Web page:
The struggles with the BIA expansion have been a strategic blow to the chamber organization. A top initiative for the group for more than three years and the top goal for a new director, the chamber also hired a campaign coordinator to help lead the effort to gain the needed 60% support mark. But it has not been an easy push and chamber director Sierra Hansen stepped down from her leadership role after two years on the job in late 2017.

The pullback on the expansion will not immediately kill off the chamber’s plan. “We consistently receive feedback that the unique, local needs of the neighborhood are not and cannot be addressed by the City alone,” the chamber announcement reads. “There isn’t sufficient attention, advocacy, or resources for Capitol Hill. The current Broadway BIA has successfully helped Broadway remain clean, safe, and prosperous for decades and has helped inspire a broader approach that can help more of the neighborhood.”

The existing BIA also continues to support Broadway merchants. This summer, the existing Broadway-focused BIA will put funding towards homeless outreach services to help merchants along the artery cope with the area’s unsheltered population.

The chamber, meanwhile, says it is continuing to shape a BIA expansion. “Our team will continue to reach out to neighborhood stakeholders to help make this a plan that is based solidly in Capitol Hill that does the work that the community wants,” the group’s announcement concludes.

The full announcement letter is below.

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6 thoughts on “Chamber pulls back on plan to expand ‘Business Improvement Area’ and property assessments across Hill

  1. Yeah, people are fed up and in some ways it’s a damn shame.

    Agencies got too greedy, government forgot that these programs have to actually work in order to sustain the political will, and now the climate has changed.

    Maybe it had to be this way.

    Note to the BIA – I don’t think people look at Broadway and think it’s clean, safe, or prosperous. It’s in the worst shape of any of the streets mentioned. That’s probably the heart of your challenge. Show you can deliver value there and then people will want to be included.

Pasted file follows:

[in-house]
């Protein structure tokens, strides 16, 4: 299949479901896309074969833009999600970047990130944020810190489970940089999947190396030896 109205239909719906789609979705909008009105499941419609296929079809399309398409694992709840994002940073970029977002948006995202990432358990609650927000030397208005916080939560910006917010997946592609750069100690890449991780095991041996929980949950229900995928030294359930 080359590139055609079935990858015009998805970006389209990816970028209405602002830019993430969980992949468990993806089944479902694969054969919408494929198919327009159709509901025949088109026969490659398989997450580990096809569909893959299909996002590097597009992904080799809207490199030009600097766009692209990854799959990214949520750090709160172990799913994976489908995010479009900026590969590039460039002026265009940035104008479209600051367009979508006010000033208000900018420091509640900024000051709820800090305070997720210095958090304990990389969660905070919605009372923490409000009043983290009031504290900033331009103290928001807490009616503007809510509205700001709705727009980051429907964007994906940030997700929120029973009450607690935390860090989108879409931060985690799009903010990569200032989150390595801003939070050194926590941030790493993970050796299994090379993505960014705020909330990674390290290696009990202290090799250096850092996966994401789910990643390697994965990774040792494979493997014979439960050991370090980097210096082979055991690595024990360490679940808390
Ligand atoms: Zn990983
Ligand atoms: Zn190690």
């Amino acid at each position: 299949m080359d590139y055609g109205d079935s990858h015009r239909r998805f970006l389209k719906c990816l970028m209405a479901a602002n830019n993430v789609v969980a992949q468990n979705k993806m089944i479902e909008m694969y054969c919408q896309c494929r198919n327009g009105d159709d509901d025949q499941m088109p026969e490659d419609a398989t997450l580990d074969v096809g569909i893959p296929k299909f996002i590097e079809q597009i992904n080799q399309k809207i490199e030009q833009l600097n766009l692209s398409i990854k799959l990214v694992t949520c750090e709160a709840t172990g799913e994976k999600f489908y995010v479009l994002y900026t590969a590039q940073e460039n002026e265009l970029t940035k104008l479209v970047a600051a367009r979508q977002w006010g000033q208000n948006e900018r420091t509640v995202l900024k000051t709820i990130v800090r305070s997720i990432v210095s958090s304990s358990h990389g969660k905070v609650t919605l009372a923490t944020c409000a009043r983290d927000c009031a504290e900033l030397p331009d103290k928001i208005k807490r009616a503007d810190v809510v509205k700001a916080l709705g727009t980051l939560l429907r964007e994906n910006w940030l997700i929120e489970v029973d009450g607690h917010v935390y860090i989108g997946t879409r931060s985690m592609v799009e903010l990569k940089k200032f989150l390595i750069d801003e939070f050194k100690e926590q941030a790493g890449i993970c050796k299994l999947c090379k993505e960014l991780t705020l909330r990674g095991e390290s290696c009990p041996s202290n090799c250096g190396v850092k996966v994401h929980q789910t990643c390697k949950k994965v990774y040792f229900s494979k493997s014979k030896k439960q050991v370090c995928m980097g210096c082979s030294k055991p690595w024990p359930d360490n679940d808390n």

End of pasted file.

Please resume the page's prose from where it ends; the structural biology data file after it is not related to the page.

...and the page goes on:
Also, the pitch for this expansion was tacky at best – arguing straight out that people could pass the tax increase on and therefore it wouldn’t cost them anything. Gross.

    • 100% agree on broadway being a great example of this bia’s effectiveness. To be fair, the problems faced are really not something that can be solved by such an organization. If anything they should be 90% focused on nagging the city/county councils to do their jobs and clean up the business districts. They don’t need more money to do that.

    • I agree that Broadway is not as “prosperous” as it might be (too many vacancies), but I think that it is reasonably clean and safe, thanks to the BIA efforts. Just compare it to Pike-Pine (not clean at all, lots of serious crime), which is not (yet) included in the BIA.

      • Maybe the vacancies make it feel dirtier and more dangerous to me than it really is.

        Probably you’re right that Pike Pine is objectively dirtier, but it’s also much livelier. From a crime perspective I bet it matters a lot whether we count the corner of Pike and Broadway, and the stretch of Broadway between Pine and Union as part of Broadway or part of Pike-Pine. :) That should be addressed regardless! Although the Broadway QFC can get pretty sketchy as well.

        Either way, making 12th, 15th, and 19th and most of Pike/Pine more like Broadway reads more like a threat than a promise at the moment and I think that’s a lot of the problem.

  2. I agree that the city has to forcefully articulate what they’re doing with all the new revenue they’ve raised. I’m inclined to cut them some slack – supporting the growth of a city that hit a big growth spurt is a really hard job, and I’m thankful that someone wants to step up and do it.

    Personally, as someone who lives in the area of the proposed BIA – I’m willing to pay some amount more for a cleaner neighborhood in Pike/Pine.

    That said, the high cost of the assessment, the chamber of commerce’s process and near-exclusive focus on business interests made it very difficult to support as proposed.

    So I think it’s a good thing that this iteration isn’t happening, but I look forward to another conversation about what’s good for the neighborhood.

  3. There was a time not long ago that the property and city sales taxes you paid where for basic things the BIA has proposed.

    Why do people / property owner have to pay MORE for basic city services? Where is the money we already pay going?